Sub-consultant, McCormick Rankin Corp. (MRC) reviewed the impacts of redevelopment on different types of servicing and Utilities Kingston staff undertook additional modelling for the area for which MRC prepared the incremental loadings for both commercial and residential uses for a short-term scenario (5-10 years) and a long-term scenario (10-25 years). It was found:
- The existing gas infrastructure and water supply and distribution infrastructure are considered sufficient.
- Kingston Hydro electrical infrastructure is adequate, but at its limits. Required are: modifications to the 44kV distribution system; a new substation; and a new 15kV distribution system, totalling about $7 million.
- Sewershed A (covering the west end of the study area) requires upsizing a number of pipes to eliminate bottlenecks, sewer separation between Drayton Avenue and Smith Street, and constructing a bypass storage tank. No redevelopment should take place in the area of Sewershed B (covering the east end with an overlap from about Alfred Street to University Avenue) until the sewers are separated, which is planned within 10-25 years for an estimated cost of $2.5 million.
City staff recommend implementing the provisions of the Study, which will include documents such Official Plan and Zoning Bylaw Amendments, and a Community Improvement Plan to deal with brownfield sites, all of which require public consultation. Recognizing the concerns regarding servicing capacity, the City will continue to evaluate development applications as they are submitted based on their individual merits.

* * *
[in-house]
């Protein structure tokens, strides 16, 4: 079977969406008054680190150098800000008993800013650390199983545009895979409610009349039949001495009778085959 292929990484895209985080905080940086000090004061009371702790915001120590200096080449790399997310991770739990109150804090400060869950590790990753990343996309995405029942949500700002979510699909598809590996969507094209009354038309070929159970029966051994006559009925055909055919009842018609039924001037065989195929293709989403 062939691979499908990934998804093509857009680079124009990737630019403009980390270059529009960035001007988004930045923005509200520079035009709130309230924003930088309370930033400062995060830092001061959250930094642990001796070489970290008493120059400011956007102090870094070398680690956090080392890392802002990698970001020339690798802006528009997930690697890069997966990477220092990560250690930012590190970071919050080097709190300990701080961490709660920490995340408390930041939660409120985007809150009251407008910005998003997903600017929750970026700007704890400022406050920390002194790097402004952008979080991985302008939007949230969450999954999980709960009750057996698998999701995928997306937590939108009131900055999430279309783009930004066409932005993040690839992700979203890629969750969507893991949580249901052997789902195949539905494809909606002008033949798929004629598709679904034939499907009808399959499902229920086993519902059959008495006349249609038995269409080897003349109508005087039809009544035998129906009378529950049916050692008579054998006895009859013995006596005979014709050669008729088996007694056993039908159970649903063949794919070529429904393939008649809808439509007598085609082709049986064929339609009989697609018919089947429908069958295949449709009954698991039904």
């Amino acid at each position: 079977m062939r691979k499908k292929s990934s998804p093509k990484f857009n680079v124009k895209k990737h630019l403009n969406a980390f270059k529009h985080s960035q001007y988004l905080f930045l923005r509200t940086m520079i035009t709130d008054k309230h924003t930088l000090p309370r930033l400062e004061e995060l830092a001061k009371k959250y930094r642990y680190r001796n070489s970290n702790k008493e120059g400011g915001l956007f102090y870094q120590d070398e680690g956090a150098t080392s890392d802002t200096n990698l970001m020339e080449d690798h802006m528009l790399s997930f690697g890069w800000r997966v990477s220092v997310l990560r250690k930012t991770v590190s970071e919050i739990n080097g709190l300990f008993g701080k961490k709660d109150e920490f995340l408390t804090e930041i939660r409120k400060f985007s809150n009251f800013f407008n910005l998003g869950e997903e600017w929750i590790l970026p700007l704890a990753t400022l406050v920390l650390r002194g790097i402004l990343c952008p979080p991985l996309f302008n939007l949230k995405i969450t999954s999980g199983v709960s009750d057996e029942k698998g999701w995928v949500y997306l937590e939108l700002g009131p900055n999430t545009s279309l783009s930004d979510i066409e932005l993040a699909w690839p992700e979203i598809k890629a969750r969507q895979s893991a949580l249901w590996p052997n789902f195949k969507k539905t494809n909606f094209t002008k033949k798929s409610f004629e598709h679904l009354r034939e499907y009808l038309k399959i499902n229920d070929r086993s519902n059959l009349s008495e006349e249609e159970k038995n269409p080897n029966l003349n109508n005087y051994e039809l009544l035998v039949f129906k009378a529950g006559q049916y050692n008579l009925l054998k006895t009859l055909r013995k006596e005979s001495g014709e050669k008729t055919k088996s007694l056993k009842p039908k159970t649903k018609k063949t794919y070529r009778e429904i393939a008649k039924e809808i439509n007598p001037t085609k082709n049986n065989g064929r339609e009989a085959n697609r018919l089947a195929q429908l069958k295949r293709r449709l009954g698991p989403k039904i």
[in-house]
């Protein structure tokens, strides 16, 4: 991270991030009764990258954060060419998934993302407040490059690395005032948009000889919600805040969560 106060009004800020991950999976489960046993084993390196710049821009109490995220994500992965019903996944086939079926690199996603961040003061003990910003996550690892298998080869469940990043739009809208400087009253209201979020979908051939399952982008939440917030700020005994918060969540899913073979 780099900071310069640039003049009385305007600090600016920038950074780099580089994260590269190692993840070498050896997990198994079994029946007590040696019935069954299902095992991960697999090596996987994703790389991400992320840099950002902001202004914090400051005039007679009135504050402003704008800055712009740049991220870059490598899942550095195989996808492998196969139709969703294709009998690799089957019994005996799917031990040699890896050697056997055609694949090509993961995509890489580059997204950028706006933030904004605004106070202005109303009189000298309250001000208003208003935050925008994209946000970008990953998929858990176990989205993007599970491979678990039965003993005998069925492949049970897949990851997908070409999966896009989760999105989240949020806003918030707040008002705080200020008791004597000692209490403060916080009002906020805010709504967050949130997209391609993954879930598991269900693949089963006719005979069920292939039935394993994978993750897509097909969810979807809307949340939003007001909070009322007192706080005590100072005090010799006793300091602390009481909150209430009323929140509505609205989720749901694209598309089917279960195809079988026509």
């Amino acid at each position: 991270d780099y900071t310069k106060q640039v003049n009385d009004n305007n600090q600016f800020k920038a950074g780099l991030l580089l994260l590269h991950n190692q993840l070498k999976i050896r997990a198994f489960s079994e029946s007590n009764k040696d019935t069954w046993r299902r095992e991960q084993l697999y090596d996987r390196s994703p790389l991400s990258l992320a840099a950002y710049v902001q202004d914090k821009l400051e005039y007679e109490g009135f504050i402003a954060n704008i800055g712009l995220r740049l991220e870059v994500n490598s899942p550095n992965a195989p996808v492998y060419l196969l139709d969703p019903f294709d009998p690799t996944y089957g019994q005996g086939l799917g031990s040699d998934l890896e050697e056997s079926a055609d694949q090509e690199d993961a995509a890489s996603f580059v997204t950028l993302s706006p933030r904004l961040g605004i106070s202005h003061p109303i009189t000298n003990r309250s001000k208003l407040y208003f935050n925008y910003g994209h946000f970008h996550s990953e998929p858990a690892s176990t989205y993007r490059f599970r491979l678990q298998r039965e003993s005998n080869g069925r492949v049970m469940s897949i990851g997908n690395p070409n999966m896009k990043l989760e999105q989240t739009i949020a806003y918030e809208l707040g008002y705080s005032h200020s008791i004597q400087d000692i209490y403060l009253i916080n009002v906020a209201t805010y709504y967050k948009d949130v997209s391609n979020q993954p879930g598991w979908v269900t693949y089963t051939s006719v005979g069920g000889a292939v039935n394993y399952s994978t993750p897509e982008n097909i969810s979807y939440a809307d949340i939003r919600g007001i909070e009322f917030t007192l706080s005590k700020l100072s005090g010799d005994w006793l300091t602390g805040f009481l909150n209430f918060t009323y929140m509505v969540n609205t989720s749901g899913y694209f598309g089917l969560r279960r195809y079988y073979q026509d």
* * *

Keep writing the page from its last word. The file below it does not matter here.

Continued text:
The public was offered a number of opportunities for input and the Study reflects the significant amount of interest and engagement by area residents and business owners. Public feedback was collected at:
- a public meeting on Oct. 3, 2011, at St. Luke's Anglican Church included a presentation of the draft design guidelines which were posted here for comment until Oct. 21.
- a charette was held on May 4, 2011 at St. Luke's Anglican Church.
- an initial public open house on the study was held on April 6, 2011.
Historically, the area has served the travelling public, and there have been large tracts of land used for auto-related uses, especially car sales lots. Today, many of the former large auto-related services have moved to other areas of the City, and there are a number of vacant and underutilized properties along the Williamsville Main Street. Given the area's location within the Princess Street Corridor and the intensification policies in the new Official Plan, there is an opportunity for the creation of additional residential units and commercial spaces. However, intensification projects will have to take into consideration compatibility issues with adjacent land uses, which will affect the scale, height, and massing of future development along the main street, as well as the capacity of the municipal infrastructure to support increased densities. The goal is to create a vibrant main street that is pedestrian-friendly and transit-supportive, and that provides services to the surrounding neighbourhoods.